Skip to content


Pirates of the Bahamas

Pirates of the Bahamas is a series of historical novels set in the Bahamas and Colonial America in the time frame from 1740 to the American Revolution, as seen through the eyes of the fictional children of Anne Bonny and Mary Read.  Piracy had been eliminated from the Bahamas by Woodes Rogers in the early 1720s, but re-emerged in the Bahamas in the 1740s and this new generation of adventurers became critically important to the American Colonists as they developed into an independent nation.

Pirates of The Bahamas, the first book in the series, is an historical pirate adventure romance and introduces the main characters.  Jack Read is the pirate son of Mary Read and Calico Jack Rackham, and Mary Burleigh is the well-bred daughter of Anne Bonny.  Opportunistic pirates operating out of The Bahamas at this time were primarily interested in intercepting merchant cargo being shipped back and forth between Colonial America and the West Indies but would also take high value hostages to ransom them back to their families

In 1733 the British parliament, in an attempt to regulate commerce and collect duties by forcing trade through the ports of Kingston and Nassau, passed the molasses act which imposed a high tax on molasses or rum coming from any non-British island and also made it illegal for the colonies to trade alcoholic beverages directly between one another.  The molasses act was not enforced initially, however, because in 1742 England was at war with both France and Spain so there was no worry about the authorities collecting; the colonials were able to freely trade with other nations.  When the hostilities with Spain and France ended, however, Britain began to look at collecting revenue from the colonies to help pay for the war costs. Although it provoked much anger among the American colonists, enforcement of the molasses act began in 1750.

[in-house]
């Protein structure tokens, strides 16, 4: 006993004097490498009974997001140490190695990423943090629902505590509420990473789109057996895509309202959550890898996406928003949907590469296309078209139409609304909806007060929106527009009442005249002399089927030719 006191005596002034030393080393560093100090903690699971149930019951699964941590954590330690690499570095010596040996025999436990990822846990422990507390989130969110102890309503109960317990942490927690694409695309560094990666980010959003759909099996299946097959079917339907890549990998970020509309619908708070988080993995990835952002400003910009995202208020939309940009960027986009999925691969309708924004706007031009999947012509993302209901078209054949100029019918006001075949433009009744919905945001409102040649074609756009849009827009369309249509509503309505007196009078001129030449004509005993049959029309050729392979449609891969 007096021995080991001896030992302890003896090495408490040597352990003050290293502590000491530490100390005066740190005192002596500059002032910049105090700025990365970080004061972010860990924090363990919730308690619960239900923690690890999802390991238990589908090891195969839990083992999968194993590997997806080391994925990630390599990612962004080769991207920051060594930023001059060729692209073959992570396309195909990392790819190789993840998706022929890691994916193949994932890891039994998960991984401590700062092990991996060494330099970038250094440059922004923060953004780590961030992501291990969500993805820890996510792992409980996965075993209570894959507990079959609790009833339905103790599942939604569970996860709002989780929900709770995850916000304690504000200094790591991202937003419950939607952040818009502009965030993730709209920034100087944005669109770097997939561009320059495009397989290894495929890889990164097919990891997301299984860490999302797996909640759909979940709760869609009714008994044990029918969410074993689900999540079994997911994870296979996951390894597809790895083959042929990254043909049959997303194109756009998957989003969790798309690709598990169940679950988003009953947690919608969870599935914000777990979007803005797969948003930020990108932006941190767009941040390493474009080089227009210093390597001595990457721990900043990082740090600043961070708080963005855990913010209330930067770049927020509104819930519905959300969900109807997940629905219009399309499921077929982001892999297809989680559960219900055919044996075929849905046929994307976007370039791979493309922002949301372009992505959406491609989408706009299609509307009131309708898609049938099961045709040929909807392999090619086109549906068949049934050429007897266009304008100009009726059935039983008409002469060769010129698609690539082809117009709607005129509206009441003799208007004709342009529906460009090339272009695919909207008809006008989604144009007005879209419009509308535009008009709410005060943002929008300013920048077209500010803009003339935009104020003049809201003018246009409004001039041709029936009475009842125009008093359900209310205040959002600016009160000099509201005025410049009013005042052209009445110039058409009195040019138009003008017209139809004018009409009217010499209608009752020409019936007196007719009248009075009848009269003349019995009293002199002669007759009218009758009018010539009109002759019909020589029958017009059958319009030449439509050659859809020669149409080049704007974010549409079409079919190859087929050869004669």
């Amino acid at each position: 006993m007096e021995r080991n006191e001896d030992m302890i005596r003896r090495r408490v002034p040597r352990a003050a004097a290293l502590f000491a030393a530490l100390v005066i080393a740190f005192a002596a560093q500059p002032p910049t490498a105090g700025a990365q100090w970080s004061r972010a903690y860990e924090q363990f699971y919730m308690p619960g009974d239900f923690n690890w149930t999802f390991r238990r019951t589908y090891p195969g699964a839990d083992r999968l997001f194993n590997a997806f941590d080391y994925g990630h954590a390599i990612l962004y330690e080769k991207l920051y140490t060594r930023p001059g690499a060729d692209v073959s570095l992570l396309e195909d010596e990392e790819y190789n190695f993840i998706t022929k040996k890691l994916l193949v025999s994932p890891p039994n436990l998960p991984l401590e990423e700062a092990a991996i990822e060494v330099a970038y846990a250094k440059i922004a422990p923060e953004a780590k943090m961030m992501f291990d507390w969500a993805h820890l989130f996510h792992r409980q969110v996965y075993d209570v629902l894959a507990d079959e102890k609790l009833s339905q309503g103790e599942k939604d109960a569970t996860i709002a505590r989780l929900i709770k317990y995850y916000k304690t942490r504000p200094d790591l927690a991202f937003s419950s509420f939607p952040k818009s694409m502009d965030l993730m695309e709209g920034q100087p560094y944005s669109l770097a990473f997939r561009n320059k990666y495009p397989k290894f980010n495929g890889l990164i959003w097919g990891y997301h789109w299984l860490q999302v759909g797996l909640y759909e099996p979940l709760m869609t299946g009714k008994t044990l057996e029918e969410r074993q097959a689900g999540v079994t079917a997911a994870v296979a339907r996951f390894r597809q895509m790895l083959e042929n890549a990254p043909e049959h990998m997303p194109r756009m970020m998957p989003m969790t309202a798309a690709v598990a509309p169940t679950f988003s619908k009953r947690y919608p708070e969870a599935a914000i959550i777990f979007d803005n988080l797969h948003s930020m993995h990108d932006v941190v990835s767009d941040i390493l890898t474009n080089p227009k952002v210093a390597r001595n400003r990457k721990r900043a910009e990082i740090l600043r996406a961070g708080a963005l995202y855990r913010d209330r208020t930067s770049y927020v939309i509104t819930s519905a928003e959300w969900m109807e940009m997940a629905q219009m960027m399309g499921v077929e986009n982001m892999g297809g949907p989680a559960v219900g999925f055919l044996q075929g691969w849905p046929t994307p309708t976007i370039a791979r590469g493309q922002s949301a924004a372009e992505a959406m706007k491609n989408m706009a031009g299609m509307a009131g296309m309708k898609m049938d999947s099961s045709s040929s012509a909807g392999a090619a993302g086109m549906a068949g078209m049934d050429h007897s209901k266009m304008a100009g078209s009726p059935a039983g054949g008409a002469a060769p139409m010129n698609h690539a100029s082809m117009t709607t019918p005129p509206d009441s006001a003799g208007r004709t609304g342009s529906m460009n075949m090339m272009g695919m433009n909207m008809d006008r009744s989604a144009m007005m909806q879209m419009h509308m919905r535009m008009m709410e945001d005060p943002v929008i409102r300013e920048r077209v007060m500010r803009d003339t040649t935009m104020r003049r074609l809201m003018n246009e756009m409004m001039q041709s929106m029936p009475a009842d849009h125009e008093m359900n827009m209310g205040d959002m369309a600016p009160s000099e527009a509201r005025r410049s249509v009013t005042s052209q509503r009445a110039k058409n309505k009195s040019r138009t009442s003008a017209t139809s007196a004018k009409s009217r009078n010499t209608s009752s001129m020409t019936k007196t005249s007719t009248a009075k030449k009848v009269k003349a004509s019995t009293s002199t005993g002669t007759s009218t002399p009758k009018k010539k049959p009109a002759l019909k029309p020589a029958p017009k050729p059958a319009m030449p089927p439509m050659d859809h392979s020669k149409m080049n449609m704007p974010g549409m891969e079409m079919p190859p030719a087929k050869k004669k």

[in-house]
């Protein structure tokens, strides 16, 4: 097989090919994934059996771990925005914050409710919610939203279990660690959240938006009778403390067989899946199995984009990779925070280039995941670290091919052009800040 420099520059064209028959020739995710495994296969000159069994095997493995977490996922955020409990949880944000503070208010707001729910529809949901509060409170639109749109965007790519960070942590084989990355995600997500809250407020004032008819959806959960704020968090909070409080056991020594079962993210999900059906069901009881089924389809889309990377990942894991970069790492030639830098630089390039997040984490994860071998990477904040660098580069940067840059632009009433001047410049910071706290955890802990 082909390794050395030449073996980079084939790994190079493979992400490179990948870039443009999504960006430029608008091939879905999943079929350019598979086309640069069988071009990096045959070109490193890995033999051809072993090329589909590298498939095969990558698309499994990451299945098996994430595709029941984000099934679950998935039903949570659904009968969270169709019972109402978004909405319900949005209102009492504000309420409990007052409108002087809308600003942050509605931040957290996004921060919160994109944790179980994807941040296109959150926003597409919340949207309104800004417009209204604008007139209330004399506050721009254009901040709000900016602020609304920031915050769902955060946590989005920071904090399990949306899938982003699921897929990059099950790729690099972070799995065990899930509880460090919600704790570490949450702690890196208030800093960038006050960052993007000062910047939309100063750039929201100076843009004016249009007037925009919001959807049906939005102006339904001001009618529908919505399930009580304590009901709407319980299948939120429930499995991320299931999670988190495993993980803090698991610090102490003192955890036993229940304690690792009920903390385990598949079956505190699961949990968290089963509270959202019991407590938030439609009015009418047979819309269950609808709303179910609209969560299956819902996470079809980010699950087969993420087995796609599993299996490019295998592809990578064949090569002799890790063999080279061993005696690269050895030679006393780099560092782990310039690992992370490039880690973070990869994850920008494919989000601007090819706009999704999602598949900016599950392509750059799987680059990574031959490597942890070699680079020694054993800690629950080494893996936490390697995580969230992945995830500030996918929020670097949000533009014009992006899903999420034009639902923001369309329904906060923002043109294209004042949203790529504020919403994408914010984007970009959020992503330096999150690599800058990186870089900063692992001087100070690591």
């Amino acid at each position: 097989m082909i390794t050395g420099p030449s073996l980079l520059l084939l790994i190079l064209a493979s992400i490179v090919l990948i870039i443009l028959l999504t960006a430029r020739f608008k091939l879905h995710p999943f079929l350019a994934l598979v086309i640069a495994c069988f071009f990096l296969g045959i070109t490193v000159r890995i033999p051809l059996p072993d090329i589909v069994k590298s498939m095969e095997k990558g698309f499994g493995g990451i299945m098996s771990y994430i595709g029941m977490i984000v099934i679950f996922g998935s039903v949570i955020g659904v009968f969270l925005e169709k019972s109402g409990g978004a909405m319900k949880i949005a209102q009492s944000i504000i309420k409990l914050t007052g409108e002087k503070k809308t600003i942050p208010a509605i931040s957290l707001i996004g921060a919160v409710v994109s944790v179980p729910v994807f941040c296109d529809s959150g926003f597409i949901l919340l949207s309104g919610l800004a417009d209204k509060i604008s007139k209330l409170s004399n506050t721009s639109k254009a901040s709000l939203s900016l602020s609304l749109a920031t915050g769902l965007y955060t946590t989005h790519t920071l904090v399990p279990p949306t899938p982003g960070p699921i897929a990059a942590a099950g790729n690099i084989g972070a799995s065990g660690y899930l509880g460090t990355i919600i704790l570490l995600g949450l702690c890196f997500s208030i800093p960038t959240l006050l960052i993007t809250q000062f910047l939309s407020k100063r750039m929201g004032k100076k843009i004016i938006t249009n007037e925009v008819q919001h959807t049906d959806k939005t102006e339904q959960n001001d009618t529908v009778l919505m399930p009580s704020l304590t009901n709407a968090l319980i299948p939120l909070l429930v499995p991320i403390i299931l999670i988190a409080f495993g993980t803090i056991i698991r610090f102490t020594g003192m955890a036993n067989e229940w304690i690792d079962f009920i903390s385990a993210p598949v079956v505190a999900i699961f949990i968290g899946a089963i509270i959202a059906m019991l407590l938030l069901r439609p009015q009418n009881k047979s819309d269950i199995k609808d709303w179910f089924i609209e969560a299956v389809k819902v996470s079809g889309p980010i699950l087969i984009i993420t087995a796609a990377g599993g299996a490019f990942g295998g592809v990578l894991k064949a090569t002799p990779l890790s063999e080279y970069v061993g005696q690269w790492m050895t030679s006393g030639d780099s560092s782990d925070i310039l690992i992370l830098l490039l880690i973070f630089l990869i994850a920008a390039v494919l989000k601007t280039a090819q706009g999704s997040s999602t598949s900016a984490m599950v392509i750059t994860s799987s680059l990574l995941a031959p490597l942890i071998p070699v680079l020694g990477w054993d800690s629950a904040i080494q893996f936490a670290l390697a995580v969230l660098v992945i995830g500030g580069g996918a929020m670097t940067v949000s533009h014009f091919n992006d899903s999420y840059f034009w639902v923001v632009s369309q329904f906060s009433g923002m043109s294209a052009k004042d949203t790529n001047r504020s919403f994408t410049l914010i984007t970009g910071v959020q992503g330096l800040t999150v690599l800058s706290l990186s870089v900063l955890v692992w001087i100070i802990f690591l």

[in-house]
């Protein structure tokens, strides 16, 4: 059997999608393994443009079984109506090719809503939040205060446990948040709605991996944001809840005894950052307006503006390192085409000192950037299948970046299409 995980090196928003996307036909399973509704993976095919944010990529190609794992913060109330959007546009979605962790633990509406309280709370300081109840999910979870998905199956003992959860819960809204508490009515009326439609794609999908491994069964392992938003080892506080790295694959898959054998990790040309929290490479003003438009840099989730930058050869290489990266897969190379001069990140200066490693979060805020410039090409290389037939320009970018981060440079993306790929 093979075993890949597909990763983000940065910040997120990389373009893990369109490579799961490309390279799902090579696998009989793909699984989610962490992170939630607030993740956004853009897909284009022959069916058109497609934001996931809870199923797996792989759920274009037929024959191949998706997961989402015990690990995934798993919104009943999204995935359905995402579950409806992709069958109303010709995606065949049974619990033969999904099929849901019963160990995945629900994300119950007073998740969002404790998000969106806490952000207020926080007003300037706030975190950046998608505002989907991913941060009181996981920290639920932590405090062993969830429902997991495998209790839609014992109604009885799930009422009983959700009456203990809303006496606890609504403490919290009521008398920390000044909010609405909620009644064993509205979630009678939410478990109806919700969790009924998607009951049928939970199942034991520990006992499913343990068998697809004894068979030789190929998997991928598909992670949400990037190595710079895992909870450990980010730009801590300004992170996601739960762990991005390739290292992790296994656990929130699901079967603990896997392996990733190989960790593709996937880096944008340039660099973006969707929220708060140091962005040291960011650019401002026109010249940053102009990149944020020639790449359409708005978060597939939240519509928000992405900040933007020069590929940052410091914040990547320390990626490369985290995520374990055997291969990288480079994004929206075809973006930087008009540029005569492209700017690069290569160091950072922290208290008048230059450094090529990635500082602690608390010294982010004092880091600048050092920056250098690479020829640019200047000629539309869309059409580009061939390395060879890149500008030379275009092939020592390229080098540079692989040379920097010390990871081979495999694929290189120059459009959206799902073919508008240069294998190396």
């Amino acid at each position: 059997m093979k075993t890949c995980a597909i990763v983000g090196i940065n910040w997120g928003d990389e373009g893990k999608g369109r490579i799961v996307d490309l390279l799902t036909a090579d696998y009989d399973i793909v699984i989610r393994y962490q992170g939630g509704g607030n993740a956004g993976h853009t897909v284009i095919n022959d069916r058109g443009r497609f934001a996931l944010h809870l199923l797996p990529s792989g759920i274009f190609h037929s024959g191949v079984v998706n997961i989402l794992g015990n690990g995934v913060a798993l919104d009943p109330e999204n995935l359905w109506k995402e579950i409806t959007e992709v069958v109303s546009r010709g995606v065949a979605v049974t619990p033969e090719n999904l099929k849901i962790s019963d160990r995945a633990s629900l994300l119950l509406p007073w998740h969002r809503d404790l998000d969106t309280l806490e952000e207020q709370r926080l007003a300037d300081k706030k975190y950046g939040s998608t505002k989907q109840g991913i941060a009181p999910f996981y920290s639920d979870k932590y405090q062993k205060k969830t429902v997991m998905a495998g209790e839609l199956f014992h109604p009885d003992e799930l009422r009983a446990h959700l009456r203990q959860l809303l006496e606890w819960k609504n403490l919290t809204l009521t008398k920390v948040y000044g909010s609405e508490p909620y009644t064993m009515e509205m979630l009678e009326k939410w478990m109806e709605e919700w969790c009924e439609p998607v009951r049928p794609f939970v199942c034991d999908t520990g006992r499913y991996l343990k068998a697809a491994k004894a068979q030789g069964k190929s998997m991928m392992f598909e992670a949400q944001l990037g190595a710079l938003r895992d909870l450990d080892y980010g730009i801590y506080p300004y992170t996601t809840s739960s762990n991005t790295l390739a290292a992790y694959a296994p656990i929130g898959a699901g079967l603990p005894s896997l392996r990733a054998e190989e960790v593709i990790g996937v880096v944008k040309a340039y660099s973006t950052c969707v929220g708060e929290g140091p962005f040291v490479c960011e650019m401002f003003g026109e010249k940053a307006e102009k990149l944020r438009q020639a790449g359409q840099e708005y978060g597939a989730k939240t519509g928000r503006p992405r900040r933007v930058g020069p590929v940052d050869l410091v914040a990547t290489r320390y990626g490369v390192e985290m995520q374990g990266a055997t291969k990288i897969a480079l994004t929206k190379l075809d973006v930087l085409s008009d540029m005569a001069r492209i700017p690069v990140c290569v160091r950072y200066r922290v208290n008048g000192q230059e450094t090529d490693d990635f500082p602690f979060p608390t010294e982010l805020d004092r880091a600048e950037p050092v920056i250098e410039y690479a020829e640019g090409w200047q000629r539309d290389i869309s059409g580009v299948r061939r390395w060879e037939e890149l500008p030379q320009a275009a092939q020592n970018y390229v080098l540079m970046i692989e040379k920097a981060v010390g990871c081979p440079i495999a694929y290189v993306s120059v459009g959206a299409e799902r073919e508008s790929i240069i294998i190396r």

The end of the war had also brought economic concerns for the pirates who had become privateers but had been released from government employment.  The more entrepreneurial among them, the ones who had fast ships capable of outrunning the British revenue cutters, elected to help the American colonists avoid what they felt were unjustified taxes by smuggling for them.  With the help of the former pirates, American goods were traded with the ever obliging merchants on Harbour Island, Bahamas, or went directly to French Martinique where the rum was cheap.

Other out of work privateers became wreckers, salvaging goods from ships which were unfortunate enough to become lost on the Bahamian reefs. Since the islands of the Bahamas were owned by England any wrecks that occurred there were considered property of the crown and licensed wreckers were paid 60% of the value of the salvaged goods that they brought into Nassau.  For all practical purposes, wrecking was simply piracy under a different name.

The second book, Rum and Wrecks, is set in this time frame featuring wreckers and rum runners.